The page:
United Kingdom 



I invite you to subscribe to my Healthy Living and Traveling in Mexico newsletter. Also, you can follow my stories about life in Mexico on And check out my Healthy Living and Traveling in Mexico website! Happy traveling.

Sunday, June 5, 2022

Similarities Between Isla Mujeres and Sayulita--Are All Pueblo Mágicos Like This?

Isla Mujeres, Mexico Centro

     Isla Mujeres reminded us a little of Sayulita which is also a Mexican Pueblo Mágico. Both towns started as small fishing villages and then were discovered. They’ve become popular and crowded, especially during high season. Both towns have narrow streets filled with tourists driving golf carts and motos. We were glad we had experienced the dangers of an out-of-control golf cart flying toward us much too fast, driven by an inexperienced person who had just been handed the keys for the first time and likely had already enjoyed two or three margaritas at the beach bar. We know of too many pedestrians in Sayulita who have been hit by amateur golf cart drivers. Best to be ready to jump out of the way while walking the streets of these tourist towns!

     One other thing that reminded us of Sayulita was the electricity outage. One evening while lounging in our condo on Isla Mujeres, the power went out—all over the island! It was a hot evening in early Spring and most likely too many people had turned their air conditioners on and overloaded the capacity of the village’s electrical system. Déjà vu—memories of hot summer nights in Sayulita with no air conditioning because the power had gone out and stayed out for hours, sometimes days. That was another reason we’d moved to Puerto Vallarta.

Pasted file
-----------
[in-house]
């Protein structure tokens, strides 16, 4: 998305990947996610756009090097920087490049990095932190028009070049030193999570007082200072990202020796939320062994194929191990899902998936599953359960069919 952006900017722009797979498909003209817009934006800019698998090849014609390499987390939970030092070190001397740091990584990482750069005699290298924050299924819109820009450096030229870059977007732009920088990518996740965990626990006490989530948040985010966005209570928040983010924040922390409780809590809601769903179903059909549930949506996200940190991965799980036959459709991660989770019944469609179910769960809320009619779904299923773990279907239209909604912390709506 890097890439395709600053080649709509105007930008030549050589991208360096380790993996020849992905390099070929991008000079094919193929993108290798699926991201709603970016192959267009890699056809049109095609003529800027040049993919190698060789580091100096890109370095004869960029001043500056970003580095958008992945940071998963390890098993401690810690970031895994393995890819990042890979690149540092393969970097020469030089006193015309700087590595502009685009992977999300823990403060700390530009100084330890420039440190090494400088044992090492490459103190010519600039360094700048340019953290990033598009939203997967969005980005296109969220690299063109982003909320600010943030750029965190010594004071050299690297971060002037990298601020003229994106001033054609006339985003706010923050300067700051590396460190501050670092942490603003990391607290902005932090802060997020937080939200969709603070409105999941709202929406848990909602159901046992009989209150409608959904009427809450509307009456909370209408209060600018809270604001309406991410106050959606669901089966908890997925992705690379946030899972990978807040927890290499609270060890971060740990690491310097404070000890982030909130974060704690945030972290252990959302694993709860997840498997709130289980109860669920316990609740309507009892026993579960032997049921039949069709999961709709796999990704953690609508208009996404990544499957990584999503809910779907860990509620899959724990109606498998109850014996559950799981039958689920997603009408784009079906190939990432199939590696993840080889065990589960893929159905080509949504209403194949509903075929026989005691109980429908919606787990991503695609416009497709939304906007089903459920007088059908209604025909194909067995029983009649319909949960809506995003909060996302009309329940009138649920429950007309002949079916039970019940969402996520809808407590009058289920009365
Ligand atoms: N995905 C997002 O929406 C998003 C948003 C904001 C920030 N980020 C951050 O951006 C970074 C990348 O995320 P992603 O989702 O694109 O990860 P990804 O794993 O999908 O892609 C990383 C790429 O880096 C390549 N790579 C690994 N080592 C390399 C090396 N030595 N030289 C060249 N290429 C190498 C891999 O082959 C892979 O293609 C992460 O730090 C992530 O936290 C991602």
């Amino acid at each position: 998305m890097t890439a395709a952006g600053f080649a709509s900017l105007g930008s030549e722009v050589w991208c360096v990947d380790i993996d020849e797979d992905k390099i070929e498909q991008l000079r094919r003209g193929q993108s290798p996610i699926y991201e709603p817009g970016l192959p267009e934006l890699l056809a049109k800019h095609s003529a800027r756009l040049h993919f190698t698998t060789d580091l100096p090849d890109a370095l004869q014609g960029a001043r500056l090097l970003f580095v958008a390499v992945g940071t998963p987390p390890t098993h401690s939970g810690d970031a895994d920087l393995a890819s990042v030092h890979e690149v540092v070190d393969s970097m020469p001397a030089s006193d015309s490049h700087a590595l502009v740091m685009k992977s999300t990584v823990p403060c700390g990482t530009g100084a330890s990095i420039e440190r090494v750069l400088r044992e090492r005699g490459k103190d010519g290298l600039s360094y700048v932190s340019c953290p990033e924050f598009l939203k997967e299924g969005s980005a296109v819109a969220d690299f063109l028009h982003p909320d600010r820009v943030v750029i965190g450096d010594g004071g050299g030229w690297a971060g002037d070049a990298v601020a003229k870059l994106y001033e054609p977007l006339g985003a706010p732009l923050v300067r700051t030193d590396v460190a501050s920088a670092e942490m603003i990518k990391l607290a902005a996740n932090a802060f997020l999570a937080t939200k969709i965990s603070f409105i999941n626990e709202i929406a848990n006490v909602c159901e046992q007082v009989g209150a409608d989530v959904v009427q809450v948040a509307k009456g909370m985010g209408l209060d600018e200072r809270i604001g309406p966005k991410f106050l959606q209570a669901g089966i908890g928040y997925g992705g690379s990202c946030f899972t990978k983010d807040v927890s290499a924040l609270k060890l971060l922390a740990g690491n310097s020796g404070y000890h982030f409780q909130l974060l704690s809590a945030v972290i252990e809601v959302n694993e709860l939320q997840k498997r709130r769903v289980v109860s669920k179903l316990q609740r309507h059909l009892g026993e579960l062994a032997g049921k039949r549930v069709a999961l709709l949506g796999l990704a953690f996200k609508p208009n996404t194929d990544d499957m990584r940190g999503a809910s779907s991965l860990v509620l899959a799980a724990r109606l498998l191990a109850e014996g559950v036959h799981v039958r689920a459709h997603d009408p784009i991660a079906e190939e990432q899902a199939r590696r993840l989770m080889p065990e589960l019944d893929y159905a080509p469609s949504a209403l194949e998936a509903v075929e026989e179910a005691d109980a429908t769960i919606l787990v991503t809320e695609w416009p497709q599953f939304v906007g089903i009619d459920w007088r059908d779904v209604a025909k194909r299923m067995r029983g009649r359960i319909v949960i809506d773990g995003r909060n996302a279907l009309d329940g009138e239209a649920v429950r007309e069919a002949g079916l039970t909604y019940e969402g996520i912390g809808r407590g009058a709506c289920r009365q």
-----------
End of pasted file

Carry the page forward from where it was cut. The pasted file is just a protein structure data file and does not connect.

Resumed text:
By morning, much of the island had electrical service restored. But not at the north end where we were staying. A crew of four men and a woman were working on the electrical transformer next to the condominiums—something must have blown out. We were told they would have the parts from Cancun in two hours. Two Mexican hours? We were without power for over 24 hours.

     The worst part was that there was no water flowing to the condos either.  Water was pumped into the buildings with electrical pumps—no electricity, no water pumps, no water. That meant no showers and no water to flush the toilet. Fortunately, we still had two-and-a-half garrafónes of drinking water and knew how to do the “bucket flush”. We poured a couple of gallons of purified drinking water into the mop bucket and then dumped it into the toilet bowl. Down went the waste products.

     I have to admit, after returning from our snorkeling trip to find we still couldn’t take a shower, we used the swimming pool to cool off and rinse the dried salt from our bodies. And we weren’t the only ones… Thankfully, the pool bar was open and the bartender was keeping all of us happy.

     Are all Pueblo Mágicos becoming too popular? Are the infrastructures not being improved quickly enough to keep up with the number of tourists visiting and foreigners moving there? I would love to hear some feedback on this before we travel to another Magic Village.

      This is an excerpt from my new book Living in Mexico More Lessons Learned (Healthy Living in Mexico #5). I hope you enjoy the rest of the book. Available worldwide from Amazon.

Happy Travels!